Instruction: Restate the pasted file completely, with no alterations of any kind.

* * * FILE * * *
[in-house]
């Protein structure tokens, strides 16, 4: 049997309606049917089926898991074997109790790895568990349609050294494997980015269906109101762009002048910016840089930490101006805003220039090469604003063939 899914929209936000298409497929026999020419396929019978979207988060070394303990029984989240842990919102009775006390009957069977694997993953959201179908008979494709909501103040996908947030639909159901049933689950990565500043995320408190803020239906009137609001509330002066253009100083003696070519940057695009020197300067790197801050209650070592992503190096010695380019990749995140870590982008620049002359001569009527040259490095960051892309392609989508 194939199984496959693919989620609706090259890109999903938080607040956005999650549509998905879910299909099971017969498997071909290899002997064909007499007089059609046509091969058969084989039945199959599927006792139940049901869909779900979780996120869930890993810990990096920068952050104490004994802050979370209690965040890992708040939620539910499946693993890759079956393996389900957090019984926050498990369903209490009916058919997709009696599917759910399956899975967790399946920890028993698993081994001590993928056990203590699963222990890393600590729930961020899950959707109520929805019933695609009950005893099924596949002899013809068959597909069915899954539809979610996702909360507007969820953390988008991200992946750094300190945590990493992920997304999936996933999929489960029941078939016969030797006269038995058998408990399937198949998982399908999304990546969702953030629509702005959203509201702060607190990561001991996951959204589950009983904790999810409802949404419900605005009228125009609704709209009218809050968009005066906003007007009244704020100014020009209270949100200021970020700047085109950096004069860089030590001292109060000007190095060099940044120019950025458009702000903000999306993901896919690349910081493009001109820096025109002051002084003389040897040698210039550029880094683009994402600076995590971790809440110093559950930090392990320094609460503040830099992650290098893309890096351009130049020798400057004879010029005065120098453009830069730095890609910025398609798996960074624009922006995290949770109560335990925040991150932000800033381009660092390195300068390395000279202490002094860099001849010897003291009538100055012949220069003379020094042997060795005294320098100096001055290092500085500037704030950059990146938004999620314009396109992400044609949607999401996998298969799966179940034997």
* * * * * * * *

[in-house]
């Protein structure tokens, strides 16, 4: 049997309606049917089926898991074997109790790895568990349609050294494997980015269906109101762009002048910016840089930490101006805003220039090469604003063939 899914929209936000298409497929026999020419396929019978979207988060070394303990029984989240842990919102009775006390009957069977694997993953959201179908008979494709909501103040996908947030639909159901049933689950990565500043995320408190803020239906009137609001509330002066253009100083003696070519940057695009020197300067790197801050209650070592992503190096010695380019990749995140870590982008620049002359001569009527040259490095960051892309392609989508 194939199984496959693919989620609706090259890109999903938080607040956005999650549509998905879910299909099971017969498997071909290899002997064909007499007089059609046509091969058969084989039945199959599927006792139940049901869909779900979780996120869930890993810990990096920068952050104490004994802050979370209690965040890992708040939620539910499946693993890759079956393996389900957090019984926050498990369903209490009916058919997709009696599917759910399956899975967790399946920890028993698993081994001590993928056990203590699963222990890393600590729930961020899950959707109520929805019933695609009950005893099924596949002899013809068959597909069915899954539809979610996702909360507007969820953390988008991200992946750094300190945590990493992920997304999936996933999929489960029941078939016969030797006269038995058998408990399937198949998982399908999304990546969702953030629509702005959203509201702060607190990561001991996951959204589950009983904790999810409802949404419900605005009228125009609704709209009218809050968009005066906003007007009244704020100014020009209270949100200021970020700047085109950096004069860089030590001292109060000007190095060099940044120019950025458009702000903000999306993901896919690349910081493009001109820096025109002051002084003389040897040698210039550029880094683009994402600076995590971790809440110093559950930090392990320094609460503040830099992650290098893309890096351009130049020798400057004879010029005065120098453009830069730095890609910025398609798996960074624009922006995290949770109560335990925040991150932000800033381009660092390195300068390395000279202490002094860099001849010897003291009538100055012949220069003379020094042997060795005294320098100096001055290092500085500037704030950059990146938004999620314009396109992400044609949607999401996998298969799966179940034997």